Mary, Mother of forgiveness, help us to accept the grace of forgiveness which the Jubilee generously offers us. Make the Lent of this extraordinary Holy Year an acceptable time, a time of reconciliation, a time of salvation for all believers and for everyone who is searching for God!



Sunday, 12 March 2000



Dear Brothers and Sisters!


1. In the faith context of the Great Jubilee, today we are celebrating the Day of Pardon. This morning in St Peter's Basilica I presided at a moving and solemn penitential act. On this First Sunday of Lent, Bishops and Ecclesial Communities in various parts of the world knelt before God, in the name of the entire Christian people, to implore his forgiveness.


The Holy Year is a time of purification: the Church is holy because Christ is her Head and her Spouse; the Spirit is her life-giving soul; the Virgin Mary and the saints are her most authentic expression. However, the children of the Church know the experience of sin, whose shadows are cast over her, obscuring her beauty. For this reason the Church does not cease to implore God's forgiveness for the sins of her members.


2. This is not a judgement on the subjective responsibility of our brothers and sisters who have gone before us: judgement belongs to God alone, who - unlike us human beings - "sees the heart and the mind" (cf. Jeremiah 20:12). Today's act is a sincere recognition of the sins committed by the Church's children in the distant and recent past, and a humble plea for God's forgiveness. This will reawaken consciences, enabling Christians to enter the third millennium with greater openness to God and his plan of love.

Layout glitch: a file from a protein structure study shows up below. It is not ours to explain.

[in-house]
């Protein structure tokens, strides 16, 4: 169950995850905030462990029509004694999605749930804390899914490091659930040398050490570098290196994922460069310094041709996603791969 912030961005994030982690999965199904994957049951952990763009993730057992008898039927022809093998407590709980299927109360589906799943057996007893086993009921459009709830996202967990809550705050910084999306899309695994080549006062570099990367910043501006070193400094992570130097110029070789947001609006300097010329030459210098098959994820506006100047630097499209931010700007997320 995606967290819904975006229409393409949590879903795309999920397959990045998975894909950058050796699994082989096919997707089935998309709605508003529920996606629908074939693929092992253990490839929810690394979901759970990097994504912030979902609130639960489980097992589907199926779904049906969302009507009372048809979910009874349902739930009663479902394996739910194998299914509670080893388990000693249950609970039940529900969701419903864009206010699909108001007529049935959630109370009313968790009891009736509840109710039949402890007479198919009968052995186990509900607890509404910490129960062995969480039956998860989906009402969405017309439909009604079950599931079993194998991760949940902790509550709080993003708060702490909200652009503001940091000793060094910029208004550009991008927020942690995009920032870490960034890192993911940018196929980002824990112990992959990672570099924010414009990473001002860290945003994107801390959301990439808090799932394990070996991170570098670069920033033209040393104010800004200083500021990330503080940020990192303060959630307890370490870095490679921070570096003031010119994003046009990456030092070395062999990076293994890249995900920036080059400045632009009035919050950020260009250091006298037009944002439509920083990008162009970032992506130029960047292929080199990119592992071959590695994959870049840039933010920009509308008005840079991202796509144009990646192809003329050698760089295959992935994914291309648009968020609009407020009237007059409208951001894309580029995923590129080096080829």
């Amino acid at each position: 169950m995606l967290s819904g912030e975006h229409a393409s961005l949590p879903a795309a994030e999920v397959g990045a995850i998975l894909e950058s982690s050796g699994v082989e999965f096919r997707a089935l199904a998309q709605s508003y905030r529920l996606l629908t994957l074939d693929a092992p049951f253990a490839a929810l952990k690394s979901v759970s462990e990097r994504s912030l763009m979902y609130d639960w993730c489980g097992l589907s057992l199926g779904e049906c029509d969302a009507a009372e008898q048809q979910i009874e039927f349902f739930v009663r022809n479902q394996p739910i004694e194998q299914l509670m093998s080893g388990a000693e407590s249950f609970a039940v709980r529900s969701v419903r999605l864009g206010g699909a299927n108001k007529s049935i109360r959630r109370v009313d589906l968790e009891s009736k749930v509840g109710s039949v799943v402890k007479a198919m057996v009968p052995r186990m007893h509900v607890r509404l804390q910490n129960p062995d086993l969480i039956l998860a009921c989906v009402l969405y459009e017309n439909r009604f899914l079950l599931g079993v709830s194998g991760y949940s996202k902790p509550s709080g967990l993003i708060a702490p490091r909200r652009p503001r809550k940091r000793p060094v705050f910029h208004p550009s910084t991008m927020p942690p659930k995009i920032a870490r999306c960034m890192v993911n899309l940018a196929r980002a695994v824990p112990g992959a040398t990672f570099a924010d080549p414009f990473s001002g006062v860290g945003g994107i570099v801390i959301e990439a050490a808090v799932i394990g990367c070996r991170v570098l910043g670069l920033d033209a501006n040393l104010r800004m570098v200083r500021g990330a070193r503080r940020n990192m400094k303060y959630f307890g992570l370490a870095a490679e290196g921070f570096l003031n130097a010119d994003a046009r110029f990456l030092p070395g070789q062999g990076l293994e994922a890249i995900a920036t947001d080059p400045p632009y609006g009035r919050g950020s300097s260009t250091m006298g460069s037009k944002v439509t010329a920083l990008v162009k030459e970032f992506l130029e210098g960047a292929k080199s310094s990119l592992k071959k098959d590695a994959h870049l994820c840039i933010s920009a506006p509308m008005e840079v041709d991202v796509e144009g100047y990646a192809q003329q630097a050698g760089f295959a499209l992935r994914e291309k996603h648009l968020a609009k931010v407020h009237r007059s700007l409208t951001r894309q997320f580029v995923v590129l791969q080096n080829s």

As we ask forgiveness, let us also forgive. This is what we say every day when we recite the prayer Jesus taught us: "Our Father ... forgive us our trespasses as we forgive those who trespass against us" (Matthew 6:12). For all believers may the fruit of this Jubilee Day be forgiveness reciprocally given and received!


Reconciliation springs from forgiveness. This is our hope for every Ecclesial Community, for all believers in Christ and for the whole world.


3. Forgiven and ready to forgive, Christians enter the third millennium as more credible witnesses to hope. After centuries marked by violence and destruction, especially the last tragic one, the Church offers humanity, as it crosses the threshold of the third millennium, the Gospel of forgiveness and reconciliation, a prerequisite for building genuine peace.


To be witnesses to hope! This is also the theme of the Spiritual Exercises which I will begin this evening with my collaborators in the Roman Curia. For now I thank all who wish to accompany me in prayer, and I call upon Our Lady, Mother of Divine Mercy, to help everyone to observe the Lenten season fruitfully.



Sunday, 9 March 2003



 Dear Brothers and Sisters,


1. Last Wednesday, with the rite of the imposition of ashes, we entered Lent, a penitential journey of preparation for Easter, an occasion for all the baptized to renew the spirit of faith and to reinforce their commitment of evangelical consistency.


As today's Gospel suggests (Mark 1:12-15), during the 40 days of Lent, believers are called to follow Christ in the "desert" to confront and with him defeat the spirit of evil. This is an interior struggle, on which the concrete direction of life depends. In fact, it is from the human heart that evil designs and actions arise (cf. Mark 7,21). For this reason, it is only by purifying the conscience that the path to justice and peace can be prepared on the personal and social level.


2. In the present international context, there is a much stronger need to purify the conscience and convert the heart to true peace. In this regard, how much more eloquent is the image of Christ who exposes and overcomes the lies of Satan with the force of truth contained in the Word of God. In the inner heart of every person the voice of God and the insidious voice of the Evil One can be heard. The latter seeks to deceive the human person, seducing him with the prospect of false goods, to lead him away from the real good that consists precisely in fulfilling the divine will. But humble and confident prayer, reinforced by fasting, allows one to overcome even the harshest trials, and instils the necessary courage to combat evil with good. Thus Lent becomes a profitable time of spiritual training.